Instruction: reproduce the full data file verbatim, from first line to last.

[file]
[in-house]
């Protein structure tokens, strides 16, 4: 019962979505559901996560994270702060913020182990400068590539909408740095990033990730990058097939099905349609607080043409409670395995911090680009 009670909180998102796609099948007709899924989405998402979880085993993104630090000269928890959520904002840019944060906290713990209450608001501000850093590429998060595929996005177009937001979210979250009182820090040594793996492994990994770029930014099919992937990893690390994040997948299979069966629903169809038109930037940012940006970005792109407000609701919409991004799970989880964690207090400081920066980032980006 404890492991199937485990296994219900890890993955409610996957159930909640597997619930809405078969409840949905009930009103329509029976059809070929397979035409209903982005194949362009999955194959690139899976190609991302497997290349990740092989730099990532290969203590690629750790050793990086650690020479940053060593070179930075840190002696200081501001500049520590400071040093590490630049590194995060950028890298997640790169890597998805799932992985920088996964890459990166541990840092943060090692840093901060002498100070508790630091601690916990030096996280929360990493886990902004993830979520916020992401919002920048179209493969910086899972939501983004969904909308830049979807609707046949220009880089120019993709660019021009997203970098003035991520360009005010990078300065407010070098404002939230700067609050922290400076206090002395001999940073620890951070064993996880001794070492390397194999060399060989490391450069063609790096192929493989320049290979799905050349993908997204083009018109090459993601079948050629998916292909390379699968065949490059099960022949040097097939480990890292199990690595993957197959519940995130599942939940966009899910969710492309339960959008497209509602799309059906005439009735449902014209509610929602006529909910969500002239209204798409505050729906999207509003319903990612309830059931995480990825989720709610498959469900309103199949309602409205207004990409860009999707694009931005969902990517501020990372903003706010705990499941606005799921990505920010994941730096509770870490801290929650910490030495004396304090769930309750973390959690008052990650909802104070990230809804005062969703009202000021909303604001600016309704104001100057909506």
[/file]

[in-house]
């Protein structure tokens, strides 16, 4: 019962979505559901996560994270702060913020182990400068590539909408740095990033990730990058097939099905349609607080043409409670395995911090680009 009670909180998102796609099948007709899924989405998402979880085993993104630090000269928890959520904002840019944060906290713990209450608001501000850093590429998060595929996005177009937001979210979250009182820090040594793996492994990994770029930014099919992937990893690390994040997948299979069966629903169809038109930037940012940006970005792109407000609701919409991004799970989880964690207090400081920066980032980006 404890492991199937485990296994219900890890993955409610996957159930909640597997619930809405078969409840949905009930009103329509029976059809070929397979035409209903982005194949362009999955194959690139899976190609991302497997290349990740092989730099990532290969203590690629750790050793990086650690020479940053060593070179930075840190002696200081501001500049520590400071040093590490630049590194995060950028890298997640790169890597998805799932992985920088996964890459990166541990840092943060090692840093901060002498100070508790630091601690916990030096996280929360990493886990902004993830979520916020992401919002920048179209493969910086899972939501983004969904909308830049979807609707046949220009880089120019993709660019021009997203970098003035991520360009005010990078300065407010070098404002939230700067609050922290400076206090002395001999940073620890951070064993996880001794070492390397194999060399060989490391450069063609790096192929493989320049290979799905050349993908997204083009018109090459993601079948050629998916292909390379699968065949490059099960022949040097097939480990890292199990690595993957197959519940995130599942939940966009899910969710492309339960959008497209509602799309059906005439009735449902014209509610929602006529909910969500002239209204798409505050729906999207509003319903990612309830059931995480990825989720709610498959469900309103199949309602409205207004990409860009999707694009931005969902990517501020990372903003706010705990499941606005799921990505920010994941730096509770870490801290929650910490030495004396304090769930309750973390959690008052990650909802104070990230809804005062969703009202000021909303604001600016309704104001100057909506």